Fig. 1.

RLGS profile prepared from a BM aspirate at initial diagnosis with AML.

Directions of first and second dimension electrophoresis are shown, as well as molecular sizes of the fragments.

Fig. 2.

RLGS profiles demonstrating methylation of fragment 3B36 (arrow) in diagnostic sample compared with remission sample from same patient.

Comparison of RLGS profile of AML diagnostic sample (panel A) and remission sample (panel B), showing absence of fragment 3B36, theCPY1B1 gene, in AML diagnostic sample owing to methylation.

Table 1.

Clinical data and extent of methylation for 16 patients with acute myeloid leukemia (sorted by number of methylation events)

Cloning, sequencing, and characterization of altered RLGS fragments

In order to further characterize the target sequences that become aberrantly methylated in AML, we selected RLGS loci that had both a high and a low frequency of loss in our diagnostic AML samples and that were available in our cloning library. The cloning was accomplished by using an arrayed NotI-EcoRV plasmid library and RLGS mixing gels as previously described.21 23 Figure3 shows a portion of an RLGS profile demonstrating positive identification of clone 2D70 in a representative mixing gel. A total of 33 RLGS loci that were altered in diagnostic AML samples have been cloned and either partially (single pass from theNotI end) or fully sequenced (Table2). Previously, we reported that certain RLGS fragments are lost exclusively in certain tumor types.19 Here we report the cloning of 5 loci (2C40, 2D14, 3F16, 3F72, and 4E53) methylated exclusively in AML and not in the breast (n = 14), colon (n = 8), head and neck (n = 14), testicular tumors (n = 9), adult brain tumors (n = 14), or pediatric brain tumors (n = 22) in our original analysis (Table 2). All clone sequences were analyzed for CpG island characteristics with the WebGene program (Consiglio Nazionale delle Ricerche, Istituto Tecnologie Biomediche Avanzate, Milan, Italy) ( Of the 33 clones, 31 (94%) have CpG island characteristics. BLAST searches show that 11 clones have homology to known genes, 10 to EST sequences, 11 to bacterial artificial chromosomes (BACs) or P1 artificial chromosomes, and 1 has no homology. The results of the database searches are listed in Table2. The data demonstrate the strong bias of RLGS for display of CpG islands and sequences associated with genes, rather than random genomic sequences.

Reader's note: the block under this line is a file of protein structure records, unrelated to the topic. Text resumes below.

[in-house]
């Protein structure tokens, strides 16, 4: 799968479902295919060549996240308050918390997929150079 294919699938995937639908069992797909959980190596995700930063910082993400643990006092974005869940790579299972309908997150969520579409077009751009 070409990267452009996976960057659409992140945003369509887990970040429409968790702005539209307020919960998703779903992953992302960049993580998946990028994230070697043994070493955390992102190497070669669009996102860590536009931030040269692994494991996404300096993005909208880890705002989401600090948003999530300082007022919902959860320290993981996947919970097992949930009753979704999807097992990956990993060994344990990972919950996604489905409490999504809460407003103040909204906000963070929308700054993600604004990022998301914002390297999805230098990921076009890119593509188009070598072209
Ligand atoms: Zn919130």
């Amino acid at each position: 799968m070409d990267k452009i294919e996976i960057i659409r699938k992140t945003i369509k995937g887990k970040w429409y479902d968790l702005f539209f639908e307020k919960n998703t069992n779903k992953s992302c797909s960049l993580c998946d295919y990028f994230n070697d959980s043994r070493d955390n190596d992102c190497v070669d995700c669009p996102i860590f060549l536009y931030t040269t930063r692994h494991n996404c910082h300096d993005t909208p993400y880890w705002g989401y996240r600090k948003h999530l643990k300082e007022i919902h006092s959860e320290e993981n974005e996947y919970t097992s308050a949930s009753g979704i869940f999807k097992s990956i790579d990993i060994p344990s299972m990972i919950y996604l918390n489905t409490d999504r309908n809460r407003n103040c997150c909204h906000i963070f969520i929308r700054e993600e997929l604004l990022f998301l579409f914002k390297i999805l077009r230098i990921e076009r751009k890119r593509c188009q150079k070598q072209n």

Fig. 3.

RLGS mixing gels used in cloning procedure.

Normal PB genomic DNA (panel A) with no additionalNotI-EcoRV clone. PB with 5.2 pg (panel B) and 20.8 pg (panel C) of the radiolabeled candidate clone added to the genomic DNA. Progressive enhancement of the RLGS fragment of interest confirms identification of the correct NotI-EcoRV clone.

Table 2.

Characterization of 33 cloned restriction landmark genomic scanning loci methylated in acute myeloid leukemia diagnosis samples

To assess the methylation status of selected genes in AML cell lines, Southern blots were prepared and hybridized with 6NotI-EcoRV clones (2C40, 3B36, 3D35, 3C01, 5C08, and 5E34) with the use of either the entire clone or a suitable restriction fragment. Normal donor PB mononuclear cell DNA served as a control. DNA was digested with EcoRV alone (PB) orEcoRV plus the methylation-sensitive enzyme NotI (PB and cell lines). Failure of NotI to cut the cell line DNA was observed in most cases; this is strongly supportive of methylation of these genes in the cell lines (Figure4). Previous work in our laboratory has confirmed that loss of a fragment on the RLGS profile corresponds to methylation in more than 99% of the samples analyzed by Southern hybridization (Costello et al,19 Plass et al,32 and unpublished data).

Fig. 4.

Southern blots showing methylation of RLGS clones in AML cell lines.

Lane 1: Control normal donor peripheral blood (PB) is digested withEcoRV only (RV only) to show size of unmethylated band. Lanes 2-6: PB and AML cell line DNA is double-digested withEcoRV and methylation-sensitive NotI (RV-NotI). The presence of an uncut band in these lanes is indicative of methylation at the NotI site. Blots are probed with the RLGS clones 2C40 (panel A), 5C08 (panel B), and 3B36 (panel C). The 1.7-kilobase (kb) band in (panel B) is due to partial methylation of an internal NotI site within the larger 3-kbEcoRV-NotI fragment. Kas-1 indicates Kasumi-1.

Reverse transcription–PCR analysis using AML cell lines